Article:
> It is all a clever bit of design on the part of the MPTCP developers, but it also highlights an area of concern: the "dumb" Internet with end-to-end transparent routing of data is a thing of the distant past. What we have now is inflexible and somewhat hostile to the deployment of new technologies. The MPTCP developers have been able to work around these limitations, but the effort required was considerable. In the future, we may find that the net is broken in fundamental ways and it simply cannot be fixed; some might say that the difficulties in moving to IPv6 show that this has already happened.
The only problem is the lack of error reporting. For almost every other IT problem you can google error messages, extract log files,... on the other hand, the network is a complete black hole. The only way to fix this is a new name-and-shame technique or tool (let's call it "libMTR++").
The end-to-end principle cannot fight back in the dark, it has to KNOW where to hit in the first place.
- My Linux laptop had poor battery life. I ran PowerTOP. I reported "power bugs" and stopped using the wrong applications. Problem solved.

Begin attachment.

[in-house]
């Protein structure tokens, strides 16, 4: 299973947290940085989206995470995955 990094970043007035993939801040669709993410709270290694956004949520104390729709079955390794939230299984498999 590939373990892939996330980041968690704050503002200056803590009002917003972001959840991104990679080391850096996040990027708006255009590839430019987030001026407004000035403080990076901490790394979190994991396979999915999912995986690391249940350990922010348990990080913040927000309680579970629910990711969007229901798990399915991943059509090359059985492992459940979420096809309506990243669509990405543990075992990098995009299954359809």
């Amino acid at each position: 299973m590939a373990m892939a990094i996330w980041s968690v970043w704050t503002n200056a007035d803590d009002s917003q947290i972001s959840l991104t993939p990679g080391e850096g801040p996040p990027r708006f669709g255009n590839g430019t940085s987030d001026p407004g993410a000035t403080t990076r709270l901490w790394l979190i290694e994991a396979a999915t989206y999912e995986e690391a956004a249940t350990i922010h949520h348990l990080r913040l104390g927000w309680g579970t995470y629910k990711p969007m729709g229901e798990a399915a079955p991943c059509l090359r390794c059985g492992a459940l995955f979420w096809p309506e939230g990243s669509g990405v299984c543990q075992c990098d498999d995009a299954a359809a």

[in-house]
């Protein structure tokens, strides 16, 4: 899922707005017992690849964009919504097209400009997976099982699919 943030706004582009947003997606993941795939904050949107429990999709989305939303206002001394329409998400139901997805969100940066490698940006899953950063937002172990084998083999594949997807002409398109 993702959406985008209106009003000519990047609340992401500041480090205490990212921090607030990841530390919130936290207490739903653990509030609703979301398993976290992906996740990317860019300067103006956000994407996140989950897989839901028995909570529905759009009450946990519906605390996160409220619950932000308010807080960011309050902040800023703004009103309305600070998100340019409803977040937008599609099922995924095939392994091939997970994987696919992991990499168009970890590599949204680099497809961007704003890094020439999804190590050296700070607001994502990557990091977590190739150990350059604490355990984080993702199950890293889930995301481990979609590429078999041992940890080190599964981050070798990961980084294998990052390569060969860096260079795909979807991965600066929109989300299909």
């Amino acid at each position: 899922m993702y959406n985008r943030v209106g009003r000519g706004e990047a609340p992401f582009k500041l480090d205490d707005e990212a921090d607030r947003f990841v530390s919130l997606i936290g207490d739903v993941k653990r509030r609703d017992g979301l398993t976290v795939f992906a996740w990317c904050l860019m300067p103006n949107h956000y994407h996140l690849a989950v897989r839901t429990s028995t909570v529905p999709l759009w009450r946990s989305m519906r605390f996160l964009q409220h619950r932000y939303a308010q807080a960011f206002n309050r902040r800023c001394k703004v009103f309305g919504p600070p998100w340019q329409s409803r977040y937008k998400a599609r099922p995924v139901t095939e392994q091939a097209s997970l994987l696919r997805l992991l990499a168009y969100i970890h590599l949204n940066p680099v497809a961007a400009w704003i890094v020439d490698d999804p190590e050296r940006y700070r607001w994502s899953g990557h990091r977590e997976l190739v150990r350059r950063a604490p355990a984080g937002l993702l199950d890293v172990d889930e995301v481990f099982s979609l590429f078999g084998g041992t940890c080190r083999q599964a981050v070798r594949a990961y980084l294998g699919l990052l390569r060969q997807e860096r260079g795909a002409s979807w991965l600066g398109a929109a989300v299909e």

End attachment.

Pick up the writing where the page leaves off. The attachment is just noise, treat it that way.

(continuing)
- My connection was bufferbloated (I could not video conference on it). I used MTR which pointed the problem at my mobile ISP. I switched to a different ISP. problem solved. (This is a *real story*!)
In the future:
- Gnutello5 (the new piece of software I want to use) depends on SCTP for some reason. Gnutello5 is not just using SCTP but also linked to "libMTR++". When connections time out the software does NOT just throw a generic and very poor "connection failed" message like it is doing now. Instead it offers the option to ask libMTR++ to perform a quick network trace/scan. Half of the time libMTR++ is able to return an informative error message pointing at *which subnet drops the packets*. Gnutello5 forums are flooded with messages saying "don't use this ISP". All Gnutello5 users switch ISP and other ISPs have to get their act together. Problem solved.
In the next few years IPv6 will be a great opportunity to test this "name-and-shame" approach. libMTR++ will not even be required for IPv6, "whatismyaddress.com" will be enough.